The reversal of these forces has a funny consequence which we call inflation. Let’s start by setting aside economic fantasies such as “inflation is always a monetary phenomenon.” If a primary source of oil happens to be blown to bits and oil jumps $50 a barrel overnight, costs will rise in a manner that has nothing to do with the expansion or contraction of the money supply. “Inflation” is simply this: a unit of labor / currency buys fewer goods and services, or buys goods and services of lower quality.

However you wish to put it, labor and money lose purchasing power: each unit of labor/currency buys less than it did in the past.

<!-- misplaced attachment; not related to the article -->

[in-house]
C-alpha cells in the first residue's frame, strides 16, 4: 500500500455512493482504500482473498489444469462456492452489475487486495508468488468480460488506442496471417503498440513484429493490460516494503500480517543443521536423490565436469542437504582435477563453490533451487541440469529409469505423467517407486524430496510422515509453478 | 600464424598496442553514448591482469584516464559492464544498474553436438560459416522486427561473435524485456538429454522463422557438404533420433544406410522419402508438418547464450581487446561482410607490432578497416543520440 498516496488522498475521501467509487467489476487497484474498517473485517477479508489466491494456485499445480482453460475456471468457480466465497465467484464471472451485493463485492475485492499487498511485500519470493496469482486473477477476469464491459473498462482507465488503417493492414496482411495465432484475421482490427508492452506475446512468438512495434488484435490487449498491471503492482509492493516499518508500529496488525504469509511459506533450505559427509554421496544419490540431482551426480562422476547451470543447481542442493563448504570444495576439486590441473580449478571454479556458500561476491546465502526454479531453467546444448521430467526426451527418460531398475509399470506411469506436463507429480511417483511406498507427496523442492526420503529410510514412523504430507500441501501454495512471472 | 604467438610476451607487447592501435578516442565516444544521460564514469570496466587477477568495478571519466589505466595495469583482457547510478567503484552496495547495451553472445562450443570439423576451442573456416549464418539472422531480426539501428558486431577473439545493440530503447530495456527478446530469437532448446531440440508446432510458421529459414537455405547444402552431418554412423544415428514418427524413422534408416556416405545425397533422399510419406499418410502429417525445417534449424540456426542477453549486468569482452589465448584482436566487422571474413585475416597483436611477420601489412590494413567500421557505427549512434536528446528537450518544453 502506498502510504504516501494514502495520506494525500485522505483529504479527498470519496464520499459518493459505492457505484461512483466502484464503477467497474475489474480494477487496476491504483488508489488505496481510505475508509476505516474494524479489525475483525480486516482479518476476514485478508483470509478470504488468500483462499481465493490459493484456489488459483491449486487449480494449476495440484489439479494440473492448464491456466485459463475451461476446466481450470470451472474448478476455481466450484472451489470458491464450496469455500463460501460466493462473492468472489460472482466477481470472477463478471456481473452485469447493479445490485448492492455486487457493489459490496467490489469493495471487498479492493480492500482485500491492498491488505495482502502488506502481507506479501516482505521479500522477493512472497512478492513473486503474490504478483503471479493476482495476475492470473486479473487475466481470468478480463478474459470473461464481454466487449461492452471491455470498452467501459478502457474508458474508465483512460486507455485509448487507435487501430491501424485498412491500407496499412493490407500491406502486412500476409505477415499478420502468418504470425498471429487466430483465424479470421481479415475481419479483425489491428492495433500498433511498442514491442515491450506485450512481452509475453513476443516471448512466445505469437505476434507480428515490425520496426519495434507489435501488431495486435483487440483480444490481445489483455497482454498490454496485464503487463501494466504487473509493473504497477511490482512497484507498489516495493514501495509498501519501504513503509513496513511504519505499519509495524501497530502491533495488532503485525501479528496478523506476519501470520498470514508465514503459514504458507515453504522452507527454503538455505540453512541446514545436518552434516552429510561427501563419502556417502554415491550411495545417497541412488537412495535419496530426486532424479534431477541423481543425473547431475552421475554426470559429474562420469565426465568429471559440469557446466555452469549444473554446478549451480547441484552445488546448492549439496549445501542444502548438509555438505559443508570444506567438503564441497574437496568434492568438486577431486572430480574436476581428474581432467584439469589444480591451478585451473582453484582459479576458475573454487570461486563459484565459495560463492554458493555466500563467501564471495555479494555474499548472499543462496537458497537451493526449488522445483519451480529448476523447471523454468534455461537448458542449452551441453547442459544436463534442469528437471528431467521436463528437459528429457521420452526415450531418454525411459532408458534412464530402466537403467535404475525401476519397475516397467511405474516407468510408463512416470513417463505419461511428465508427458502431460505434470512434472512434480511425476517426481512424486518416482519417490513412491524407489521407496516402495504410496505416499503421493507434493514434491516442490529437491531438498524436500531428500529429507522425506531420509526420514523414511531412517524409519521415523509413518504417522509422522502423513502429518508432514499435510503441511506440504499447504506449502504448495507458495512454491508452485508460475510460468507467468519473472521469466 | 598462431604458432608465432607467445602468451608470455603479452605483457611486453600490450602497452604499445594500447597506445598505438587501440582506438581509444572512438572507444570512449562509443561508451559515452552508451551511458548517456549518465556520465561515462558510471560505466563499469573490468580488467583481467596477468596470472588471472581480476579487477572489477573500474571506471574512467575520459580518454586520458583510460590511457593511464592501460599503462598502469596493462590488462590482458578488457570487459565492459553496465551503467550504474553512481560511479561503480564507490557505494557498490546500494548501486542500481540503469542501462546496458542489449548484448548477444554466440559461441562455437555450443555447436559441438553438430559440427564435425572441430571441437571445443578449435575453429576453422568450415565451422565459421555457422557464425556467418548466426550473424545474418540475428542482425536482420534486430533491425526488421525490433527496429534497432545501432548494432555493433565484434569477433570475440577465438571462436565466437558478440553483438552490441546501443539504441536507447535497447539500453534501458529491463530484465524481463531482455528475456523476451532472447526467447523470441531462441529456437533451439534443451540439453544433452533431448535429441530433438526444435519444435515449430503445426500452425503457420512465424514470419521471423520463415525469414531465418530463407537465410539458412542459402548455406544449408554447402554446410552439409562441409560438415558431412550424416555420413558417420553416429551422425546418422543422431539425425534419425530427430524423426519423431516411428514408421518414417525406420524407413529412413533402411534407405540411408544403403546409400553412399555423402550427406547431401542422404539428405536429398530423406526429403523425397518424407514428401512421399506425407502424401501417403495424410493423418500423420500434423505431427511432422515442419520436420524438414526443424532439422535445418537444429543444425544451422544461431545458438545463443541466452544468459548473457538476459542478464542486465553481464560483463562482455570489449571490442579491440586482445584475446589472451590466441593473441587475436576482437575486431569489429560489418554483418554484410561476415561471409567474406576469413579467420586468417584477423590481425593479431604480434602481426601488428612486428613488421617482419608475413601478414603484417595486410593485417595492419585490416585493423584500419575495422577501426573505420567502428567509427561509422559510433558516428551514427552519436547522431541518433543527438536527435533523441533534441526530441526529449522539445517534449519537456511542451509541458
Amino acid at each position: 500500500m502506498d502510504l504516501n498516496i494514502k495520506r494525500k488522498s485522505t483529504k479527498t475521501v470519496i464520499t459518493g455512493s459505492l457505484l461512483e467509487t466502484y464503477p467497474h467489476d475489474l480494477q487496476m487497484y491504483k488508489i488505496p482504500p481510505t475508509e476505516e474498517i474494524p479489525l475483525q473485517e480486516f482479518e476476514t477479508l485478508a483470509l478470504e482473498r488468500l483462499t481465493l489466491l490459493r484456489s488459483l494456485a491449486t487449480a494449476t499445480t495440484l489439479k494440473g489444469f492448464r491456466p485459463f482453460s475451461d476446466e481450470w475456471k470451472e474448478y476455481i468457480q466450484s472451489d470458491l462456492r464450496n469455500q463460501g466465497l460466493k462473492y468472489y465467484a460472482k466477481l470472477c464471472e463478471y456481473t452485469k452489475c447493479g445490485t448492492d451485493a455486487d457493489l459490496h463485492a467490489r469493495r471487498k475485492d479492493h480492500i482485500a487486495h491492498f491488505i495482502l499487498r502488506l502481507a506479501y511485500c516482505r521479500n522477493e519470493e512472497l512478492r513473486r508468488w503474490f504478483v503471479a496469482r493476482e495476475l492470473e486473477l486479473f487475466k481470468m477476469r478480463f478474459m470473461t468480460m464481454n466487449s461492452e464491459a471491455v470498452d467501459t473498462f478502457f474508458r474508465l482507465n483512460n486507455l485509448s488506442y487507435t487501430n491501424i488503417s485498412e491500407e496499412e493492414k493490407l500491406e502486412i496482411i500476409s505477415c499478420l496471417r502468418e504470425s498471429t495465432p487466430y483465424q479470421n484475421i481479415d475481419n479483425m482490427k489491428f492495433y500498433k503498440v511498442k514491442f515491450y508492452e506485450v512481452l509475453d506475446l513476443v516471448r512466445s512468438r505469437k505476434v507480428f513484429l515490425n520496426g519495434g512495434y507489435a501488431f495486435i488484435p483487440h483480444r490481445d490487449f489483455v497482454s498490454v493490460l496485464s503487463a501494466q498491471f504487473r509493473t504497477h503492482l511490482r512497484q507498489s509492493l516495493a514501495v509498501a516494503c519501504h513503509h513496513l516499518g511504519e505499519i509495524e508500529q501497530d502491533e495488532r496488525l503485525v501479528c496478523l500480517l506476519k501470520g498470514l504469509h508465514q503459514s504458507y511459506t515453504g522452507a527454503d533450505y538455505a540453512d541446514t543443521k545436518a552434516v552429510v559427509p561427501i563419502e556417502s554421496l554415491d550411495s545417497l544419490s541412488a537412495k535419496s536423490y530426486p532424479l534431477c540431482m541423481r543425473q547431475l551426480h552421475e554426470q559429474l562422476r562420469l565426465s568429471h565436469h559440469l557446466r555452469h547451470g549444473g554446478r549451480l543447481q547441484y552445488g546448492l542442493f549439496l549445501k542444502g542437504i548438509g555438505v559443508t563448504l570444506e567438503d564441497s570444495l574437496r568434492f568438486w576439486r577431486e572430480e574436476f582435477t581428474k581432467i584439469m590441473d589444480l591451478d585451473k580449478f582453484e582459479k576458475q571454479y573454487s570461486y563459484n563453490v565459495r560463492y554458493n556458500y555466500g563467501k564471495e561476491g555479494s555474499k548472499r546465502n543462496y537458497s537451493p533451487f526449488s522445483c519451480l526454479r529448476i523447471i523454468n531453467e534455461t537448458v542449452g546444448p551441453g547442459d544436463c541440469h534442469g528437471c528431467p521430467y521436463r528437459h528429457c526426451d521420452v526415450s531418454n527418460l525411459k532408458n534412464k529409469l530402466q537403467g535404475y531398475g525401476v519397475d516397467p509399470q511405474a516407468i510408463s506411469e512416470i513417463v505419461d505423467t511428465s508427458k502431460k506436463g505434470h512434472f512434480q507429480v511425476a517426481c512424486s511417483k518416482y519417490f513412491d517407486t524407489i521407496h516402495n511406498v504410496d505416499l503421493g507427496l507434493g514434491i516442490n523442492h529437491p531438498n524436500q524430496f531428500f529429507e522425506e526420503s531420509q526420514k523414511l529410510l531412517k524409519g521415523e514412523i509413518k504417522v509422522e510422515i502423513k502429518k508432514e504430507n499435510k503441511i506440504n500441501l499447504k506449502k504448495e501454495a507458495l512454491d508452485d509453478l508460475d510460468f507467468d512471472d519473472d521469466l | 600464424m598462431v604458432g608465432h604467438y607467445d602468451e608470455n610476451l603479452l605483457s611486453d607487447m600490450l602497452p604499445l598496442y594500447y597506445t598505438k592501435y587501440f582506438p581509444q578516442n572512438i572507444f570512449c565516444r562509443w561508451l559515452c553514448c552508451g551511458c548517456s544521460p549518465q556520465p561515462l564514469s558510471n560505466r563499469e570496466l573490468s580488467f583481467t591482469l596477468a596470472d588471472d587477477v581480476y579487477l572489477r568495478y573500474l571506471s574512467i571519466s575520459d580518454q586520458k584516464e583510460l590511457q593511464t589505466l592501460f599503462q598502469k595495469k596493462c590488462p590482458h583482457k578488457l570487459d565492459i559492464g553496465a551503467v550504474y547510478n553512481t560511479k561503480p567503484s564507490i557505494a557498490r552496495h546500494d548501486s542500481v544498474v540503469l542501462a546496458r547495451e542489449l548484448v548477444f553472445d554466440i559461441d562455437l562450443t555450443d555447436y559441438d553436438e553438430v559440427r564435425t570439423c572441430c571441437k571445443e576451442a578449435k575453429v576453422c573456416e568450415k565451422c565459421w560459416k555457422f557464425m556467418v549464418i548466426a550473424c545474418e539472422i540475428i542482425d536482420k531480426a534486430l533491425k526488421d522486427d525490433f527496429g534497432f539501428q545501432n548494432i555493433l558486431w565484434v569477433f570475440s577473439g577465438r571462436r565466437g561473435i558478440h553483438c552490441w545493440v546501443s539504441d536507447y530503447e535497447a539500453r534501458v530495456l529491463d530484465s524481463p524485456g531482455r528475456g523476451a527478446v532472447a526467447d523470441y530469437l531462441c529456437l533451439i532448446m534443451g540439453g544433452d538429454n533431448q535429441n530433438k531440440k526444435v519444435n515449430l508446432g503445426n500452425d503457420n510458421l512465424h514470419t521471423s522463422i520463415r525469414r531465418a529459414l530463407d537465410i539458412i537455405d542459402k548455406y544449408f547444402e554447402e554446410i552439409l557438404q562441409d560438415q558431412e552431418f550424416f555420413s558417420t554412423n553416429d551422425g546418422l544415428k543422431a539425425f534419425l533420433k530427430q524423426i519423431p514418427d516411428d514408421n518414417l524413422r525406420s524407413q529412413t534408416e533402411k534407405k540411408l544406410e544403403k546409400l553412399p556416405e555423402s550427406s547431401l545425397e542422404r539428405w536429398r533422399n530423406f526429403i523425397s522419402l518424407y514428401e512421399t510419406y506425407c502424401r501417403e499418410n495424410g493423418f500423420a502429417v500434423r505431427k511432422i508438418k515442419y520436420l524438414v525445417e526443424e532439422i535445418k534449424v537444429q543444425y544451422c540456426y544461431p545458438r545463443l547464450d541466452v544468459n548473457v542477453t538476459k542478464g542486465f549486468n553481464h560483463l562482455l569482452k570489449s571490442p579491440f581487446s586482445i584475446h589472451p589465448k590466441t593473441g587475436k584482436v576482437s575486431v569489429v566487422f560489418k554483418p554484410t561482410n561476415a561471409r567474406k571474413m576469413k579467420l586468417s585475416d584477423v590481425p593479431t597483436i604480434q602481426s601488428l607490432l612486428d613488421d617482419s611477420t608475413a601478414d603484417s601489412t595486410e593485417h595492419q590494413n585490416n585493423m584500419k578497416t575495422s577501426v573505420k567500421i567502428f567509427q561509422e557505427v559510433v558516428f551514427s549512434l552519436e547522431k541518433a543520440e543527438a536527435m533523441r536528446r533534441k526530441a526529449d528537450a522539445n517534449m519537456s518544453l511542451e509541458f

Inflation has many sources, but let’s focus on the reversal of hyper-globalization and hyper-financialization. The reversal of financialization increases the cost of capital (interest rates, cost of mitigating rising risk) and the reversal of globalization increases the costs of goods and services.

The global realities of depletion and scarcity also push costs higher.

Simply put, each of these forces is highly inflationary as a matter of cause and effect. There is no way to conjure a hat-trick of financial gimmicks to reverse these forces of higher costs, i.e. inflation: every unit of labor and currency buys less than it did in the past.

Authorities have been trained by the golden decades of abundance and low costs to do more of what worked in the past, i.e. financial stimulus of one kind or another. Just flood the land with credit and currency, and the magic will fix whatever is broken or hobbling.